• Eat seasonally. When produce is purchased in season it costs less. It will also taste better and will be provided higher quality and nutritional value.
  • Choose restaurants that use local farms for their produce and meats. Many area restaurants are promoting the farm-to-table movement.
  • Join a Community Supported Agriculture (CSA) program. This allows you to buy produce and other food products directly from local farms. You receive a wide variety of produce to try during the growing season.
  • Revamp your grocery list. Purchase items in bulk, buy fewer processed items and focus on making more plant-based meals
  • Ditch the disposable water bottles. Not only will using a water filter at home save you money in the long run, it will also cut down on fossil fuels used to package and ship bottled water. Plus, by drinking more water, you’ll be drawn to drinking fewer unhealthy, sweetened beverages like soda.

Coots suggests starting small and building on the changes gradually.

“You don’t have to change everything all at once,” says Coots. “Try cooking at home one extra night per week for a month. Then start shopping at a local farmers market once per month and increase your frequency over time.”


Sustainable can be Affordable

For many families, making big changes to diet and lifestyle can seem like a major financial commitment. It doesn’t have to be. Buying produce in season will cut down on your costs, as will making bulk purchases and then storing the excess food for use later in the year.

Another way to cut down on costs is to buy only certain items that have been produced organically. Some produce, like apples or potatoes, are exposed to and retain more pesticides than other fruits or vegetables. To learn more, check out the annual “Dirty Dozen” list from the Environmental Work Group (EWG). You can use this as a guide to make smarter decisions when purchasing your produce. By selectively buying organic produce you can cut down on the cost.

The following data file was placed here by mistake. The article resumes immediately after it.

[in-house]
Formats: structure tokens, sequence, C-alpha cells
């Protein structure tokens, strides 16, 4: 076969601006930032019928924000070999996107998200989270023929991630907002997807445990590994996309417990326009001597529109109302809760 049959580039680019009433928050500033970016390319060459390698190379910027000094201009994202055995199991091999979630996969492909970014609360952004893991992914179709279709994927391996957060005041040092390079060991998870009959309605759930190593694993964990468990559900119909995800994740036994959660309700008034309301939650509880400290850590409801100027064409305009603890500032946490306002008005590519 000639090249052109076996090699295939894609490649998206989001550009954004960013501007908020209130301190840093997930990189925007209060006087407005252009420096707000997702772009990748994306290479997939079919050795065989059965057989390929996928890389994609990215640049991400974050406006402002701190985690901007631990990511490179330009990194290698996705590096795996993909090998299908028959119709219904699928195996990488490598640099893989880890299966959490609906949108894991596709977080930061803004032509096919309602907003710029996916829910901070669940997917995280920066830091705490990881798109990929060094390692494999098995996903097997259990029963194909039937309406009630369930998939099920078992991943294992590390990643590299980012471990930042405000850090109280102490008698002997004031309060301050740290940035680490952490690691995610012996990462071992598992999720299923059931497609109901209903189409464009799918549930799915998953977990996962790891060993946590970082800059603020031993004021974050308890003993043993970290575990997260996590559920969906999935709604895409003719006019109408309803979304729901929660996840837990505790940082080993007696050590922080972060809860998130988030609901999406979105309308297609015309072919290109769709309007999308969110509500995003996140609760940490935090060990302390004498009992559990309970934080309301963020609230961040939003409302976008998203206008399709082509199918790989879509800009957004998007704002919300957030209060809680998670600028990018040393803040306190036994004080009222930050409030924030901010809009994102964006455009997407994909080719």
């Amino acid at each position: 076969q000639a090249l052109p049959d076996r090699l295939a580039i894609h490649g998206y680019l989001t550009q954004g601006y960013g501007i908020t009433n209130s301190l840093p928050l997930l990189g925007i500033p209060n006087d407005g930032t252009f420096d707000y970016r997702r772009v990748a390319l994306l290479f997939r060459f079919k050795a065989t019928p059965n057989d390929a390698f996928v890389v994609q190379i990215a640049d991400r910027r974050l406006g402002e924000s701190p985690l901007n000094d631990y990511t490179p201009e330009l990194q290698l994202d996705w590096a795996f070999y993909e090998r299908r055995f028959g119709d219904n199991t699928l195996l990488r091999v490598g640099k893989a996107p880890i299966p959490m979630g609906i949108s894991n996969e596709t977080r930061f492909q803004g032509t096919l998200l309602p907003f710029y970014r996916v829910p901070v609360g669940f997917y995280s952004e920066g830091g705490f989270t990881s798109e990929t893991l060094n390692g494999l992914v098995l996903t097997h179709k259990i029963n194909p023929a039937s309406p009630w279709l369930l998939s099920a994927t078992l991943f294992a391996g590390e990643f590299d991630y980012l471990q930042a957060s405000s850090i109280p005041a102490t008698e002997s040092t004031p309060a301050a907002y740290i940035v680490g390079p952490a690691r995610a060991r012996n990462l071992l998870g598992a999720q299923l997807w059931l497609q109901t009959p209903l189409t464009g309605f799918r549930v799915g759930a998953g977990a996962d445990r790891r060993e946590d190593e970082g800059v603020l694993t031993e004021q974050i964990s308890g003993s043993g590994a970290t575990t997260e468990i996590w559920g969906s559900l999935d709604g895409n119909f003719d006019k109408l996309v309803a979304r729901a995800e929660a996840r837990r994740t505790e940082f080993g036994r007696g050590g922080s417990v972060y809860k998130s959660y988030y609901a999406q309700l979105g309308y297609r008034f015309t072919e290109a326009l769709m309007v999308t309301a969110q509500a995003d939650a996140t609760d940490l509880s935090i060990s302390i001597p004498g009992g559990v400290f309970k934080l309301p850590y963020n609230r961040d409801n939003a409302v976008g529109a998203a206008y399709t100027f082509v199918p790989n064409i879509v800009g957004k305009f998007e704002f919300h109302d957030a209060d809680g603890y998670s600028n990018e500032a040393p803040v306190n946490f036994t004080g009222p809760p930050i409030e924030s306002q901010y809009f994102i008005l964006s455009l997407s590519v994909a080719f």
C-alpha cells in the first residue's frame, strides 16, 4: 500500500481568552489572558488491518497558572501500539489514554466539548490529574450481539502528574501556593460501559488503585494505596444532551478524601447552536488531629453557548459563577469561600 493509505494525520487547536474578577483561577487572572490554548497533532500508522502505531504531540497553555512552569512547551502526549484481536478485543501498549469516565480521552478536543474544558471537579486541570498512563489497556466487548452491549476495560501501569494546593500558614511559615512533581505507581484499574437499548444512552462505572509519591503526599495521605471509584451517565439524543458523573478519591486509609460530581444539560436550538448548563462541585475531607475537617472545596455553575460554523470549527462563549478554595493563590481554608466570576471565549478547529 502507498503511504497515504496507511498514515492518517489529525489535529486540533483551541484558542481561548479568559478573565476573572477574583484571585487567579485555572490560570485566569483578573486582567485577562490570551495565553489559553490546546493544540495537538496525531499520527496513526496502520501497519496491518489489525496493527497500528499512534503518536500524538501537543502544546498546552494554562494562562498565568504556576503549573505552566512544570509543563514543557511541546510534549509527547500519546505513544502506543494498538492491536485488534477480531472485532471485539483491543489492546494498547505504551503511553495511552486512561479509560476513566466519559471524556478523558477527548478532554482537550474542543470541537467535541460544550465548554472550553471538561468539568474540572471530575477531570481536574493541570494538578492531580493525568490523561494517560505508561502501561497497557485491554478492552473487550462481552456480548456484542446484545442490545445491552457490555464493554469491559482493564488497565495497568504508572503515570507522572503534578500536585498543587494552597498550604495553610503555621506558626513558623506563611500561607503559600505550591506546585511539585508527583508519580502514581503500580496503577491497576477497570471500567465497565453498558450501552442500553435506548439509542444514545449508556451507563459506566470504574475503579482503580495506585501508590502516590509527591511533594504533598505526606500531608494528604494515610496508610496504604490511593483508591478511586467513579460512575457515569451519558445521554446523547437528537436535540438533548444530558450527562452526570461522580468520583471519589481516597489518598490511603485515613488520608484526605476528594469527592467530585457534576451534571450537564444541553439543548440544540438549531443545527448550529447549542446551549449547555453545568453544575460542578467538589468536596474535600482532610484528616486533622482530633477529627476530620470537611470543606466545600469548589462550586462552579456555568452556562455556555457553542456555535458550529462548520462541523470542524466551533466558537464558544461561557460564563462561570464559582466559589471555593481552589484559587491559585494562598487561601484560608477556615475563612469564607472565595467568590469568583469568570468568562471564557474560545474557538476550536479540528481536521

Make a Lasting Impact

Another key part of reaping the biggest benefits of sustainable eating is sustaining the changes and incorporating them into an overall healthier lifestyle.

“Remember to keep it simple: eat more whole foods, move more and have fun,” says Coots when asked about what advice she has for families looking to make healthier lifestyle changes.

Coots suggests making these changes as a family for a healthier life together:

  1. Include at least one fruit and/or vegetable with every meal. Purchase local produce whenever possible.
  2. Move your body every day. Aim for at least 30 minutes. It doesn’t have to be hard – walk the dog, take a bike ride around the neighborhood or even have a dance party after dinner! Anything to get your body moving will positively affect your health.
  3. Gradually reduce your sugar intake. Eat a smaller portion of dessert or try drinking your coffee without sugar. Opt for water instead of soda.
  4. Focus on eating more whole foods instead of processed foods.
  5. Break the breakfast culture by trying to consume more vegetables at breakfast.  Our society is the reason we focus on cold cereals, pancakes etc. for breakfast.  Instead, try to have some of your leftover veggies and lean mean for breakfast on occasion.  It may seem odd at first, but just pat yourself on the back for making a positive change.

Denise Coots is a dietician at SSM St. Mary’s.